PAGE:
This destination is an absolute must if you are in the Taos or Northern New Mexico area. It is the only living Native American community still run by the tribal government and is a UNESCO World Heritage Site. Taos Pueblo has been inhabited for over 1,000 years -- well before any western explorers stepped foot on these lands. The structures are made of traditional adobe material, a combination of dirt, water, and straw.
Entry to the Taos Pueblo is $16 per person and they offer discounted rates for students, groups of 6+, and children under 10. The operating hours are every day from 8am to 4:30pm except on Sunday when it opens at 8:30am. The Taos Pueblo is just east of downtown Taos.
Since the Taos Pueblo is still run and managed by the tribal government, please respect their wishes around photography, entering restricted zones, and respecting tribal traditions. Find a list of those here! Currently, the pueblo is closed due to COVID-19.
Downtown Taos and Historic Taos Plaza
Downtown Taos is the central bustling hub you'd expect. Walking around the streets feels like you've been swept away to a different culture with its adobe buildings, farolito lights, hanging red ristras, and Native American art gallery shops.
Right at the center of it all, you'll find the Historic Taos Plaza which is surrounded by local shops, restaurants, and every shade of tan and turquoise you could dream of. The Historic Taos Plaza is a fantastic place to people-watch, shop for local artisan goods, find local cuisine, or enjoy local cultural events that might be happening while you're in town.
Sleep Under the Stars in a Vintage Trailer
This vintage trailer "hotel" has become one of the most Instagrammable spots in all of New Mexico. Located a few miles outside of town, Hotel Luna Mystica has 20 unique trailers, each with their own kitchen, bathroom, deck, fire pit, and adorably vintage design. Spend the evening drinking green chile beer at the Taos Mesa Brewery, right across the street, and return to your trailer to build a campfire. The stars at night are absolutely unreal and unlike anything we've seen before. We chose to stay in a pink trailer named Louise -- the most secluded trailer with an uninterrupted view of the Sangre de Cristo Mountains.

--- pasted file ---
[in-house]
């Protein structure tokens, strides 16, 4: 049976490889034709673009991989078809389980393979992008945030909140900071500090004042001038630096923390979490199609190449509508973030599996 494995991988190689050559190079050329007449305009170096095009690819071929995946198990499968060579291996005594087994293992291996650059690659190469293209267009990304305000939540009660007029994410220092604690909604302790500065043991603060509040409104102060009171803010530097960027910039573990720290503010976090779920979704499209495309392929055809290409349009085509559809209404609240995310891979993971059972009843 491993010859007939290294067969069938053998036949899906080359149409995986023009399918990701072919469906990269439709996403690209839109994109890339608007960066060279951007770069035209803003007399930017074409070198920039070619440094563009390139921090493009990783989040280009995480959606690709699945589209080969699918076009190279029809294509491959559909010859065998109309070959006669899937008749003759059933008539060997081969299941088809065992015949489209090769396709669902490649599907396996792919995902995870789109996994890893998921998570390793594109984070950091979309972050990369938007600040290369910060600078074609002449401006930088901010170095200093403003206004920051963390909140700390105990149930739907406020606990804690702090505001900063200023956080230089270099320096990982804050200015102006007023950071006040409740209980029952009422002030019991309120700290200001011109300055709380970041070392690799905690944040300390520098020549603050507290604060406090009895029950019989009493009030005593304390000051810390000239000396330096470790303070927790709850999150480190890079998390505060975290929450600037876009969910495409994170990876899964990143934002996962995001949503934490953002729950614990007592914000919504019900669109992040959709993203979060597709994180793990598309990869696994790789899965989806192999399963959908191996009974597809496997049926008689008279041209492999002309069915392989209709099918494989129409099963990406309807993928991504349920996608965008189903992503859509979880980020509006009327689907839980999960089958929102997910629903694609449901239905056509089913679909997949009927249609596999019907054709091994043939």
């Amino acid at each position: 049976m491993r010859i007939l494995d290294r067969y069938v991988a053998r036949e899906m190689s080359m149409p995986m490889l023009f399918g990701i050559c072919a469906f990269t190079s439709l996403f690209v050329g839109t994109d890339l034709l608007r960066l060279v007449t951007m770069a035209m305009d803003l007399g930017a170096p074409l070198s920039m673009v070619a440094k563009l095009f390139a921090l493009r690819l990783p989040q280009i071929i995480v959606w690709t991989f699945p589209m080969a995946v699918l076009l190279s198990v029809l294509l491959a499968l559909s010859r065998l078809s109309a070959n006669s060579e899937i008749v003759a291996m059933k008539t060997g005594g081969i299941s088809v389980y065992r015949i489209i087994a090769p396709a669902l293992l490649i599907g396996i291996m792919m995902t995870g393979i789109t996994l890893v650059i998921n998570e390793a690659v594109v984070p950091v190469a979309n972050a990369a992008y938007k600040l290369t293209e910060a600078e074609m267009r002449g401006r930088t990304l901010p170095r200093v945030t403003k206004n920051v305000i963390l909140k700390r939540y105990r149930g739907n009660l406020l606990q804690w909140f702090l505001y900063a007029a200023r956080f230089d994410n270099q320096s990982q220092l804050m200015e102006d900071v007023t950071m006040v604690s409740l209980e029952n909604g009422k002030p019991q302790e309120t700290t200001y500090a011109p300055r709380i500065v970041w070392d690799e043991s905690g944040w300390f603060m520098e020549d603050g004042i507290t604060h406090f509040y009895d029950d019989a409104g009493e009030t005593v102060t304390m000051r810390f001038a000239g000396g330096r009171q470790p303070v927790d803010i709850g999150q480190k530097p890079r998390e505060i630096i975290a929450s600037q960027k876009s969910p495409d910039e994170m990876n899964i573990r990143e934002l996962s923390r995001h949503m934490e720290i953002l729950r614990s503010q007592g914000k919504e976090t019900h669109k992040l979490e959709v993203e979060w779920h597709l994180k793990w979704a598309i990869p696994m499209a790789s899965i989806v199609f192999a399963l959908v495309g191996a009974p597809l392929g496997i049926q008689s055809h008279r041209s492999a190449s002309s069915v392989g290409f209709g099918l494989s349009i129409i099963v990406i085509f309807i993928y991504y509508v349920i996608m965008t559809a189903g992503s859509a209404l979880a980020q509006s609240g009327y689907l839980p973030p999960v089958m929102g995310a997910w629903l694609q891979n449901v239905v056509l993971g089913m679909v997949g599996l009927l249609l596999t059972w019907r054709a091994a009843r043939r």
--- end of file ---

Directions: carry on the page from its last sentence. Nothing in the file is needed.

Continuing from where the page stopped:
Enchanted Circle Drive Scenic Byway
Make sure to save a couple of hours to take a drive on this scenic byway known as the Enchanted Circle. This is a great way to get a taste of all the diverse landscapes Northern New Mexico has to offer. You'll witness vast open valleys, jutting mountains, mystical deserts, and woodland areas.
We chose to start on the south end of the Enchanted Circle loop which took us from Taos to Angel Fire to Eagle's Nest to Red River to Questa. The beginning of the drive took us through the canyon landscape of the Carson National Forest along many campgrounds and hiking trails. After that, we descended down into the vast valley that heads to Angel Fire and Eagle's Nest. These are both pretty small towns with not many services.
If you are looking to stop along the way, wait until you get to Red River. This mountain town is filled with many restaurants, shops, outdoor activities, and a small ski resort. We both agree that we have to go stay in Red River next time we are back in Northern New Mexico to experience this growing and picturesque destination.